A number of years ago, Christians were flashing their WWJD (what would Jesus do?) bracelets. It may have been helpful when tempted to express some road rage, or when tempted to transgress a biblical imperative…but bracelets have limits. It’s not quite as easy to reference the WWJD bracelet when contemplating a move to another city, or to accept a different job, or to make a certain purchase.
One of the more challenging decisions we will make in the next three weeks is to decide which candidate to vote for in the upcoming federal election. There are five parties represented in Canada with varying platforms. There are a host of issues from the economy, climate change, racial equality, immigration, and a host of proposed social programs.
How does a Jesus following person vote in 2019? Is there such a thing as a responsible way for a Christian to cast their ballot? Should we all vote for the same party? Is it possible to see the issues very differently and yet still be ‘up close’ in our adventure of following Jesus? How would Jesus vote if he was a Canadian in 2019? Would Jesus vote at all?
John Mark Comer is his book “God has a Name” explores our tendency to project onto God our own biases, opinions and convictions:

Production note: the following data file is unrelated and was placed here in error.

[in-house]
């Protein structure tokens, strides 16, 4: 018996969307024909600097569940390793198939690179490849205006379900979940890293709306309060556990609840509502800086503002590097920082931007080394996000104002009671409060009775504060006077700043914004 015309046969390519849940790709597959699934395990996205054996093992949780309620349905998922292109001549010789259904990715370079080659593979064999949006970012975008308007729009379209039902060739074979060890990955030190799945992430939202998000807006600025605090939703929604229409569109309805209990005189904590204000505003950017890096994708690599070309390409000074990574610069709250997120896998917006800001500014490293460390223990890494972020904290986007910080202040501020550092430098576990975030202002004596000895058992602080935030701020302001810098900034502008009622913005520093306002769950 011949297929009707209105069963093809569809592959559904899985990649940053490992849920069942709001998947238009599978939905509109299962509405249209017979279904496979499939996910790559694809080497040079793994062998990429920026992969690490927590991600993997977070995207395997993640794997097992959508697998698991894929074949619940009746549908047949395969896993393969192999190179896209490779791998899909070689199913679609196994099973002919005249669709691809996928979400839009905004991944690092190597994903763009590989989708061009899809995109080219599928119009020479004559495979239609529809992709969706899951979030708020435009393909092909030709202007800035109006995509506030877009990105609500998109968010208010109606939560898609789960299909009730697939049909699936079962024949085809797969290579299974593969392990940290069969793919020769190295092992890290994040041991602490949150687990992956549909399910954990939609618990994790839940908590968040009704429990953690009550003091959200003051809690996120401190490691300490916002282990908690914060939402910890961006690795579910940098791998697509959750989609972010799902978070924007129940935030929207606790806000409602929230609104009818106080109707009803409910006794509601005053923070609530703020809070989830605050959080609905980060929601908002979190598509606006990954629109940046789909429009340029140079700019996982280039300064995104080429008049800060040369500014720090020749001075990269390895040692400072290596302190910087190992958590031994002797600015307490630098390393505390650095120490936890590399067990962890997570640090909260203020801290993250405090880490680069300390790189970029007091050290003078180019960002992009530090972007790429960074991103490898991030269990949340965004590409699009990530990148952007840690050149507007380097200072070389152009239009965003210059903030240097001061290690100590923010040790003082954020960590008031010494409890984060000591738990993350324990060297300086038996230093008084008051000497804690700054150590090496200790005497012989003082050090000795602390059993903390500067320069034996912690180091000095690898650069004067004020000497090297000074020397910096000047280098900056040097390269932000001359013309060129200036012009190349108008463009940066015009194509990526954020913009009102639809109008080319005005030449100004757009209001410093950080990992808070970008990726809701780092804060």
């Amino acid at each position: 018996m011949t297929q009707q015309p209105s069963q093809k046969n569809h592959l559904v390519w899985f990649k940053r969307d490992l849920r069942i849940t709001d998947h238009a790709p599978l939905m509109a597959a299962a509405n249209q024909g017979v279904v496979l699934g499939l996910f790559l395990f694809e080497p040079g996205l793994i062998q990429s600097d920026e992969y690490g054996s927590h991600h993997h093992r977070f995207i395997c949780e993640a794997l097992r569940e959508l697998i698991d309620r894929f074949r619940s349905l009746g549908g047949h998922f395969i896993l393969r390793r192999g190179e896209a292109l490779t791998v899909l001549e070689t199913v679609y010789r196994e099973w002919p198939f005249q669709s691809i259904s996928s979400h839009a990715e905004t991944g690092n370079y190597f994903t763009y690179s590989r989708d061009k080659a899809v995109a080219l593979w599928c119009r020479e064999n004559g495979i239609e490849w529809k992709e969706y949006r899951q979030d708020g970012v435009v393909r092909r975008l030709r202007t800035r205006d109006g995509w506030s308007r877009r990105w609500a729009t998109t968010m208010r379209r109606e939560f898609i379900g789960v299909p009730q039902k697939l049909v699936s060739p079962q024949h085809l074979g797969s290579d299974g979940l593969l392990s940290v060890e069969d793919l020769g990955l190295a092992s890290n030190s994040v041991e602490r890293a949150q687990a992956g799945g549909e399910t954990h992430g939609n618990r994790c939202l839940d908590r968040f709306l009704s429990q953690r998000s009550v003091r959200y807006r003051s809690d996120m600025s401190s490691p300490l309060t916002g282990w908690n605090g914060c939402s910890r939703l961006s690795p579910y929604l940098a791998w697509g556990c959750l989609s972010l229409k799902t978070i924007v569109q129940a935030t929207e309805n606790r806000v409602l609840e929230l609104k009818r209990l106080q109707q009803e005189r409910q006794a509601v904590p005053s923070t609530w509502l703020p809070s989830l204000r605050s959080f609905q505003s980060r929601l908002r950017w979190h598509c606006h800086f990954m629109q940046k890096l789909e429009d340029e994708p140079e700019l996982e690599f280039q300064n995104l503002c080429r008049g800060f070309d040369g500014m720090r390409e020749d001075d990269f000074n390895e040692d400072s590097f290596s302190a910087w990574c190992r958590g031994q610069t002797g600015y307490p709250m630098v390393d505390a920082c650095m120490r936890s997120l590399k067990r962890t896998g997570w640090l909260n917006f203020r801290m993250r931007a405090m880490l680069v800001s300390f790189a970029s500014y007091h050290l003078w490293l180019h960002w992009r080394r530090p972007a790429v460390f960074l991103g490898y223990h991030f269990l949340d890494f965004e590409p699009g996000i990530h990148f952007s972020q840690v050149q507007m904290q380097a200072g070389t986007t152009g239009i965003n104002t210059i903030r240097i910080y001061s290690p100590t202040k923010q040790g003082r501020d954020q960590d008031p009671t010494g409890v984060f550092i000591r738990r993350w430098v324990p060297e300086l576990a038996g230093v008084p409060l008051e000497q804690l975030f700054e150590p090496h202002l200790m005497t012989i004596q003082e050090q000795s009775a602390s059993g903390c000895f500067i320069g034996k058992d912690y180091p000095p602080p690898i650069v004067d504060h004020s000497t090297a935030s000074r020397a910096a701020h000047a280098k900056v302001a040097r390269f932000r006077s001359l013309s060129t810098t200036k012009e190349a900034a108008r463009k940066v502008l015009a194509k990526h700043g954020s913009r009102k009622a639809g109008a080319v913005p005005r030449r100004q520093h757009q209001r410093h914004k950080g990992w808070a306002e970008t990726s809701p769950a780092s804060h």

“Here’s how you know if you’ve created God in your own image…he agrees with you on everything. He hates all the people you hate. He voted for the person you voted for. If you’re a republican/conservative so is Jesus, if you’re a liberal/democrat so is Jesus. If you’re passionate about _________ than Jesus is passionate about __________. If you’re open and elastic about sexuality, so is he. And above all - he is tame. You never get mad at him or blown away by him because he is controllable. And above all, he is a figment of your imagination.”
In short, John Mark Comer is inviting the reader to acknowledge that “God is not like us.” We are called to be like him. Our temptation is to project our convictions onto God and then send those convictions in an absolute sense upon our friends, family and neighbours…with the messaged arrogance that everyone should vote like us—which is always the right way!
This is not to suggest that our ballot doesn’t matter—it matters a great deal! Below are a few principles that may help as you set out to cast your ballot on October 21st.
Decide that you WILL vote. As Canadian citizens, we ought to participate in the privilege of shaping the next government. Our freedom is a gift and we ought to exercise it.
Stay informed of the party platforms; but be careful of the source that offers commentary about the various platforms. Media serves a useful role; but is still biased.
Consider your local candidate, party leader and party policy. All three are important.
Pray along the way for all candidates and ask God for guidance.
Ask yourself which party platform seems to care about the things that God cares about. If it is not very obvious, listen to your conscience on the matter.
With confidence—cast your ballot.
Choose to honour and pray for whoever God promotes to an office of service.
So how would Jesus vote? In an absolute sense, we’re not entirely sure! But what we do know is this: He is interested in what motivates our vote. So, “May God keep our land, glorious and free!”